The Other State In California's Gay-Marriage Tangle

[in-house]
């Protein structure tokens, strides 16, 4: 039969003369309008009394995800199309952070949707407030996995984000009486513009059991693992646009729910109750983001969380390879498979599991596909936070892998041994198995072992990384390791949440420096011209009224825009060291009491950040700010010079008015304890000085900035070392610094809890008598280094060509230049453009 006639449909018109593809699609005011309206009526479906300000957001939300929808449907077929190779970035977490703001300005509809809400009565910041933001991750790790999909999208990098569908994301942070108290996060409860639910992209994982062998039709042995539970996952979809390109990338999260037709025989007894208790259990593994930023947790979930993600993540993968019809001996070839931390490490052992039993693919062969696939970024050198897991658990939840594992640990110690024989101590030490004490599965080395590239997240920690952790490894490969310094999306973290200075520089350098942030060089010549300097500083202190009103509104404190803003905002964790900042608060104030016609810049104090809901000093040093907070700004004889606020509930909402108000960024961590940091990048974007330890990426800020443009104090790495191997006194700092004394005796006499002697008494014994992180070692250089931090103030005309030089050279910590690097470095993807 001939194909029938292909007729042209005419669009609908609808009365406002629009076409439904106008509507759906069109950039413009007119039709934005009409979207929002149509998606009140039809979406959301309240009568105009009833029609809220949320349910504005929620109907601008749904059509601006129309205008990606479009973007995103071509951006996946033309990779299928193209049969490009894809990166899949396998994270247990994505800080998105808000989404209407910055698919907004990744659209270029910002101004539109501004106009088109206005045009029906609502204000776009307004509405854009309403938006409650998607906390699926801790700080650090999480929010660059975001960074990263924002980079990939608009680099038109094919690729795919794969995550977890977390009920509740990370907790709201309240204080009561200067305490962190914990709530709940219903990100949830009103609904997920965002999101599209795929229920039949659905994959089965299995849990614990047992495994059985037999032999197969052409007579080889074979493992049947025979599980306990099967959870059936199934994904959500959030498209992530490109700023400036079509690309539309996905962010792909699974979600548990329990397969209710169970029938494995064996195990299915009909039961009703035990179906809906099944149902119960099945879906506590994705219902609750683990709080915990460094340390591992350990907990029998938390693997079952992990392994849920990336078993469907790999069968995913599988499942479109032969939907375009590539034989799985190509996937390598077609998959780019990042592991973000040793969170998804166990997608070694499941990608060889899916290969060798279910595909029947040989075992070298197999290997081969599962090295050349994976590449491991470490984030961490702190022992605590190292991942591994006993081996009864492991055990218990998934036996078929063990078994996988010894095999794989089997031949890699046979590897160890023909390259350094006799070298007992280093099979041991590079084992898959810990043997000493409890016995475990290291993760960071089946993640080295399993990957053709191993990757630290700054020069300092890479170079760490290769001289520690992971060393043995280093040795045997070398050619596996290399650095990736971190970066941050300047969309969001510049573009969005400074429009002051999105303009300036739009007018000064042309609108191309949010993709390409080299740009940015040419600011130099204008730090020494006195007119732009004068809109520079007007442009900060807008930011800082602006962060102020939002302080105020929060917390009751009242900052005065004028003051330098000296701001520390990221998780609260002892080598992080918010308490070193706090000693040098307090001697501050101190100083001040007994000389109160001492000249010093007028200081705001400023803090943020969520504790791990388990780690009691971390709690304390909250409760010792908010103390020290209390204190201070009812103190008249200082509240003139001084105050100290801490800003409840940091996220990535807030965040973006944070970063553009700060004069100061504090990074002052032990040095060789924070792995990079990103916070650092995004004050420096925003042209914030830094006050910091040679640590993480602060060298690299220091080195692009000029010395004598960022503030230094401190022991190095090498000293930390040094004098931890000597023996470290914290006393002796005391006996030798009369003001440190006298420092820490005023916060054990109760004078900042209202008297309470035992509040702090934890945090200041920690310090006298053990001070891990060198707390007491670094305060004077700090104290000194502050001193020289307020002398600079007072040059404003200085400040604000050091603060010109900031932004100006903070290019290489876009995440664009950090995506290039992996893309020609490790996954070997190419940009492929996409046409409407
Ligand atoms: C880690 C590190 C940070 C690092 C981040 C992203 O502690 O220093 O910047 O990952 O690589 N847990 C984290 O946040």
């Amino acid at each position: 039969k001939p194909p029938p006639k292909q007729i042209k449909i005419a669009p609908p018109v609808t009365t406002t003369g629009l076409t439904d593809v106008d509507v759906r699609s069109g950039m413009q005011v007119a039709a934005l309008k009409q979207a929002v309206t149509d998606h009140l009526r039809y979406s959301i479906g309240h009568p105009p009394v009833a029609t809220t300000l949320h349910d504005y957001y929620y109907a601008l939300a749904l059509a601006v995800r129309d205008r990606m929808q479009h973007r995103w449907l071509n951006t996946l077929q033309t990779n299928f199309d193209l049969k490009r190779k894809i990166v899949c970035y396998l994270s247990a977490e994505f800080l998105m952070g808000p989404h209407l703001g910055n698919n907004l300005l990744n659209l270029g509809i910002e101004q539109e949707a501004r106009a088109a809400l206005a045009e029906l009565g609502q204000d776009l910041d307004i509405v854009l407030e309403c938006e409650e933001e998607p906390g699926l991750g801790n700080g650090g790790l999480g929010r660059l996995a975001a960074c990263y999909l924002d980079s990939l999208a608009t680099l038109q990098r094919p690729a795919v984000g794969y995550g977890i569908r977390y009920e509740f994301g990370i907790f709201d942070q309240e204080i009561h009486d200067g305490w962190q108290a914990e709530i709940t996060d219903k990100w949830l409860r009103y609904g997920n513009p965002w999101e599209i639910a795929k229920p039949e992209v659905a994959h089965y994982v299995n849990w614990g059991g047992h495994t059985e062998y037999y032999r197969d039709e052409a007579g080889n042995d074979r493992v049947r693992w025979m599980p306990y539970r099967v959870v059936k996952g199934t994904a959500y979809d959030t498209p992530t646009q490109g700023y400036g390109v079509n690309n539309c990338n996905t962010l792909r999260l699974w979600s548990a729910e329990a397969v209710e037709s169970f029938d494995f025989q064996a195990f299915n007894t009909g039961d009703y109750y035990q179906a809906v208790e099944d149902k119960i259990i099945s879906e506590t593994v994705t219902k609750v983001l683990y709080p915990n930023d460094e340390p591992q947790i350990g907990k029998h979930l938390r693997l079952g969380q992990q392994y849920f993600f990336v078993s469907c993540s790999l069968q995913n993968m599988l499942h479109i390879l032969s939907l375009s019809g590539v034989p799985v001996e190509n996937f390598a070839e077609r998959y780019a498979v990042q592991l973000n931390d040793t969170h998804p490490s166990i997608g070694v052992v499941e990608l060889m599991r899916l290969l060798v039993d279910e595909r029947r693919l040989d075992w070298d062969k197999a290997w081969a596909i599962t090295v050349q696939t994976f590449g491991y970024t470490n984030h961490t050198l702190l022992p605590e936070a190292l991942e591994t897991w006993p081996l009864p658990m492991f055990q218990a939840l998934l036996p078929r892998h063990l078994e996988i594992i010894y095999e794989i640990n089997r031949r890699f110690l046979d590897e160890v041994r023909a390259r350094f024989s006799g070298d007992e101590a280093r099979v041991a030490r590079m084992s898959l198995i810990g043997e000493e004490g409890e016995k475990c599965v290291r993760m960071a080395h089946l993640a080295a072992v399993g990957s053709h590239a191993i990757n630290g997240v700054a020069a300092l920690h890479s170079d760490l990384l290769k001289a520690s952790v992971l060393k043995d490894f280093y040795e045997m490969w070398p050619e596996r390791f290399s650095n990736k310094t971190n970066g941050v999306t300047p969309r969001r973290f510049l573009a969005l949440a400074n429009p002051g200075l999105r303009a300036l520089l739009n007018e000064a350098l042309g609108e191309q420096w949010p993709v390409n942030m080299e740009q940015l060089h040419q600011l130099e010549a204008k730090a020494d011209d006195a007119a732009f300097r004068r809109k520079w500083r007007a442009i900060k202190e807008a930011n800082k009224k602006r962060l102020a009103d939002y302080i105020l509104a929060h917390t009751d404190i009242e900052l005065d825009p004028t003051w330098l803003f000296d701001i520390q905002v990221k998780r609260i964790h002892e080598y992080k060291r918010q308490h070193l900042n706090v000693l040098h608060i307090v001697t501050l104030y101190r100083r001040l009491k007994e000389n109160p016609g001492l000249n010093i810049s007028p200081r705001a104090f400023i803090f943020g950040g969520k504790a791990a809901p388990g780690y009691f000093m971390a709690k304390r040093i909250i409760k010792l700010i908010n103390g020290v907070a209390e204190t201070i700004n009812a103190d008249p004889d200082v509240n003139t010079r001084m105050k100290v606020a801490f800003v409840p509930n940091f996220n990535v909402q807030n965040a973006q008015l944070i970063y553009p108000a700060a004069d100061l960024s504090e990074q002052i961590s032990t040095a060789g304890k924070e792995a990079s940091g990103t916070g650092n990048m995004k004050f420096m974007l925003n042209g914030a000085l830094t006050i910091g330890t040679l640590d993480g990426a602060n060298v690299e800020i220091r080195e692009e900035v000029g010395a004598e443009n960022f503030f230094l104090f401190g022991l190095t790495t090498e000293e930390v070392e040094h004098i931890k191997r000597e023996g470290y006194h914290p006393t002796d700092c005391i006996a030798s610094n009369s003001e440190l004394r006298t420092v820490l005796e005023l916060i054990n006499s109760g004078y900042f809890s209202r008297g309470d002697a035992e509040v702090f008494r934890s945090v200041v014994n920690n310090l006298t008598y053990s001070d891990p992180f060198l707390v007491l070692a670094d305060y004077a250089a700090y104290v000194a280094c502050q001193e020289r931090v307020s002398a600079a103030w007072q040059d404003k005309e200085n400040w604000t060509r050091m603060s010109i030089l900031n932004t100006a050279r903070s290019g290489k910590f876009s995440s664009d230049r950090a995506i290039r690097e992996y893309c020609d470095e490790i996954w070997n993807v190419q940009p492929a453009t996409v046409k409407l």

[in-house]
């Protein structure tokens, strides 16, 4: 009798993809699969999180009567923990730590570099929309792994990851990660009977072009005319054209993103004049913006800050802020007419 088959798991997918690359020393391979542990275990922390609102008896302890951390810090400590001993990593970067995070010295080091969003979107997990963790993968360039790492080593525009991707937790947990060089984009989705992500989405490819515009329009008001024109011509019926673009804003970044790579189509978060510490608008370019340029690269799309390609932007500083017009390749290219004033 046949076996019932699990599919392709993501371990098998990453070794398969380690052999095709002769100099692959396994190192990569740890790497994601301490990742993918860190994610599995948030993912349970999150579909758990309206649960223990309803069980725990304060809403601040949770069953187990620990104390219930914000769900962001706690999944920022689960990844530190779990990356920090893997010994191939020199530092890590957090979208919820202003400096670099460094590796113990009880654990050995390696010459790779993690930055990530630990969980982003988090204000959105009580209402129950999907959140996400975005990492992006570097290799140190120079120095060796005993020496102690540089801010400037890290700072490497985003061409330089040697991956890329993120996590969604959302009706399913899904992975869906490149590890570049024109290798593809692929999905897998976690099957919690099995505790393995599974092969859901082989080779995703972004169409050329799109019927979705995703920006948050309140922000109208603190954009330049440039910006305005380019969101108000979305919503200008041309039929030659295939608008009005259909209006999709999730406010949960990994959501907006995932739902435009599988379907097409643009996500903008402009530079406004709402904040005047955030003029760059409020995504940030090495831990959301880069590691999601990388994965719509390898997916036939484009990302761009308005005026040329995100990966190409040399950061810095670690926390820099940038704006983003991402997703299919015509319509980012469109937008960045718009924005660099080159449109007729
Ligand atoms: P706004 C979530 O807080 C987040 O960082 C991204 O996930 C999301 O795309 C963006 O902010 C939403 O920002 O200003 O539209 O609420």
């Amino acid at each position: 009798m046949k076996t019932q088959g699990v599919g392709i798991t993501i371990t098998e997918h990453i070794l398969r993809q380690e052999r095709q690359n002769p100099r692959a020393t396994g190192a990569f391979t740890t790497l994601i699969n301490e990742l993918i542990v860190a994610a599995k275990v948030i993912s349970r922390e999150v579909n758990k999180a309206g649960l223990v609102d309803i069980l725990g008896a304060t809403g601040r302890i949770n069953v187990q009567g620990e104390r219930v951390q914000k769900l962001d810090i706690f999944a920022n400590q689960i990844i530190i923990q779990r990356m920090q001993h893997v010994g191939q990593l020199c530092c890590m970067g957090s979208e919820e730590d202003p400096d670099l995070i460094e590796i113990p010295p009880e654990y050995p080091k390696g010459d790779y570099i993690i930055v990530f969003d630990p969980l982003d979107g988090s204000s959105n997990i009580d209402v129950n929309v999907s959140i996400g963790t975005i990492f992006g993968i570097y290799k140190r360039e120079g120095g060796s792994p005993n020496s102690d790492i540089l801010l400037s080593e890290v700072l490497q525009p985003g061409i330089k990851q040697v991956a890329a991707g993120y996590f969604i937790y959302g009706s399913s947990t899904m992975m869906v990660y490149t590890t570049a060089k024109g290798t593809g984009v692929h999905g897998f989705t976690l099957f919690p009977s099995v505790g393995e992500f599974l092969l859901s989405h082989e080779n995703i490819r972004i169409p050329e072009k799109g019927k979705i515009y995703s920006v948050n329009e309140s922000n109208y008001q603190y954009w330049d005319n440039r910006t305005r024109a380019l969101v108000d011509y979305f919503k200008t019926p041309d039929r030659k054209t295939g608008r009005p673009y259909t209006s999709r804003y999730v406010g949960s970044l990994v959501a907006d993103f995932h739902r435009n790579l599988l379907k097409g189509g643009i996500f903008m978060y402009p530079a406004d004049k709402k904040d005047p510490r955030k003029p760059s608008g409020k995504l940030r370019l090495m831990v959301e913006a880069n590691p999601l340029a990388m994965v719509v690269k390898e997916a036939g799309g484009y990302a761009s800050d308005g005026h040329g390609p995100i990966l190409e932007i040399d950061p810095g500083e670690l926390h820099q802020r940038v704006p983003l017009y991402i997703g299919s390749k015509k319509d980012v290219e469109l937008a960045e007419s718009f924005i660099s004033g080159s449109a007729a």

The "other state" in California's rancorous, legal tangle over marriage is Utah. The 2008 campaign that successfully got the voter initiative known as Prop 8 passed — thereby overturning a California Supreme Court decision legalizing same-sex marriage — not only held huge interest in Utah but, according to campaign disclosures, members of the Latter Day Saints Church — which is headquarted in Salt Lake City — raised approximately $3.8 million to block gay marriage. However, on Aug. 4, when federal Judge Vaughn Walker in San Francisco overturned Prop 8 — and on Aug. 12, when he said he was prepared to lift the stay on same-sex marriages from resuming — the reactions from Utahans were far from monolithic. The night of Walker's decision approximately 600 Utahans bearing rainbow flags gathered at the state capitol building in Salt Lake City to honor the victory of same-sex marriage advocates in California before marching around Temple Square, headquarters of the LDS Church. "We do a lot of protests in Utah. Utah is a state that you have to fight tooth and nail for them to recognize you as a human being," said Eric Ethington of who organized the march, "Thank goodness in this instance common decency and law triumphed over religious opinion." Ethington called the Proposition 8 a "travesty of justice" and said that Walker's decision left the gay community in Utah feeling both elated and validated as human beings. The official Mormon reaction, of course, was predictable. On Aug. 4, the LDS church released a statement declaring that "The Church ... regrets today's decision." The statement went on to say that it believed that "marriage between a man and woman is the bedrock of society. We recognize that this decision represents only the opening of a vigorous debate in the courts over the rights of the people to define and protect this most fundamental institution — marriage.",8599,2010330,00.html